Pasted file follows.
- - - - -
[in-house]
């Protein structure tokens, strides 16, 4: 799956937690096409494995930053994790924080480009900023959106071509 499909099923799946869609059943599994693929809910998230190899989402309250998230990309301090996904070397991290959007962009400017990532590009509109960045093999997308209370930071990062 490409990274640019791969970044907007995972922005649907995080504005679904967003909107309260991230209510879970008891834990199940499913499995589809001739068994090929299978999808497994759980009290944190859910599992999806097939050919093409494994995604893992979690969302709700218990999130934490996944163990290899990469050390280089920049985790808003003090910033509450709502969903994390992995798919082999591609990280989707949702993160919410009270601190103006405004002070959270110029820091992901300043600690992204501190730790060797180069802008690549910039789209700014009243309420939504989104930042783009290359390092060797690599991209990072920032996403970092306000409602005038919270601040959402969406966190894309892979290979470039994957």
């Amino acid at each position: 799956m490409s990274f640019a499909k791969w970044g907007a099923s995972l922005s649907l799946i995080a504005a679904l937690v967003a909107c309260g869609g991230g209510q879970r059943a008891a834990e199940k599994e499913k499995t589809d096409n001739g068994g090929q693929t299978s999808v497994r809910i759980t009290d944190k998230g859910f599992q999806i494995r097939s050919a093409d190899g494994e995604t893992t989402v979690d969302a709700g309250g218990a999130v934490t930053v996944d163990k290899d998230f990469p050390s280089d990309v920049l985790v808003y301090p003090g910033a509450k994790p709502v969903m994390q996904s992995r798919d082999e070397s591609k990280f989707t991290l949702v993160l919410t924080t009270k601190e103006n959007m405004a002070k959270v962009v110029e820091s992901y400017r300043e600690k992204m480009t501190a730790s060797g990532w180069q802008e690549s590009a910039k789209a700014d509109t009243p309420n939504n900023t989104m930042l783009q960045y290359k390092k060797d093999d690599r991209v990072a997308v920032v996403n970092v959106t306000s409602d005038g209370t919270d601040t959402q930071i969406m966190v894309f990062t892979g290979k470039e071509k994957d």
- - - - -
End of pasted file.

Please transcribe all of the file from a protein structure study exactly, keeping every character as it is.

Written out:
[in-house]
């Protein structure tokens, strides 16, 4: 799956937690096409494995930053994790924080480009900023959106071509 499909099923799946869609059943599994693929809910998230190899989402309250998230990309301090996904070397991290959007962009400017990532590009509109960045093999997308209370930071990062 490409990274640019791969970044907007995972922005649907995080504005679904967003909107309260991230209510879970008891834990199940499913499995589809001739068994090929299978999808497994759980009290944190859910599992999806097939050919093409494994995604893992979690969302709700218990999130934490996944163990290899990469050390280089920049985790808003003090910033509450709502969903994390992995798919082999591609990280989707949702993160919410009270601190103006405004002070959270110029820091992901300043600690992204501190730790060797180069802008690549910039789209700014009243309420939504989104930042783009290359390092060797690599991209990072920032996403970092306000409602005038919270601040959402969406966190894309892979290979470039994957």
């Amino acid at each position: 799956m490409s990274f640019a499909k791969w970044g907007a099923s995972l922005s649907l799946i995080a504005a679904l937690v967003a909107c309260g869609g991230g209510q879970r059943a008891a834990e199940k599994e499913k499995t589809d096409n001739g068994g090929q693929t299978s999808v497994r809910i759980t009290d944190k998230g859910f599992q999806i494995r097939s050919a093409d190899g494994e995604t893992t989402v979690d969302a709700g309250g218990a999130v934490t930053v996944d163990k290899d998230f990469p050390s280089d990309v920049l985790v808003y301090p003090g910033a509450k994790p709502v969903m994390q996904s992995r798919d082999e070397s591609k990280f989707t991290l949702v993160l919410t924080t009270k601190e103006n959007m405004a002070k959270v962009v110029e820091s992901y400017r300043e600690k992204m480009t501190a730790s060797g990532w180069q802008e690549s590009a910039k789209a700014d509109t009243p309420n939504n900023t989104m930042l783009q960045y290359k390092k060797d093999d690599r991209v990072a997308v920032v996403n970092v959106t306000s409602d005038g209370t919270d601040t959402q930071i969406m966190v894309f990062t892979g290979k470039e071509k994957d």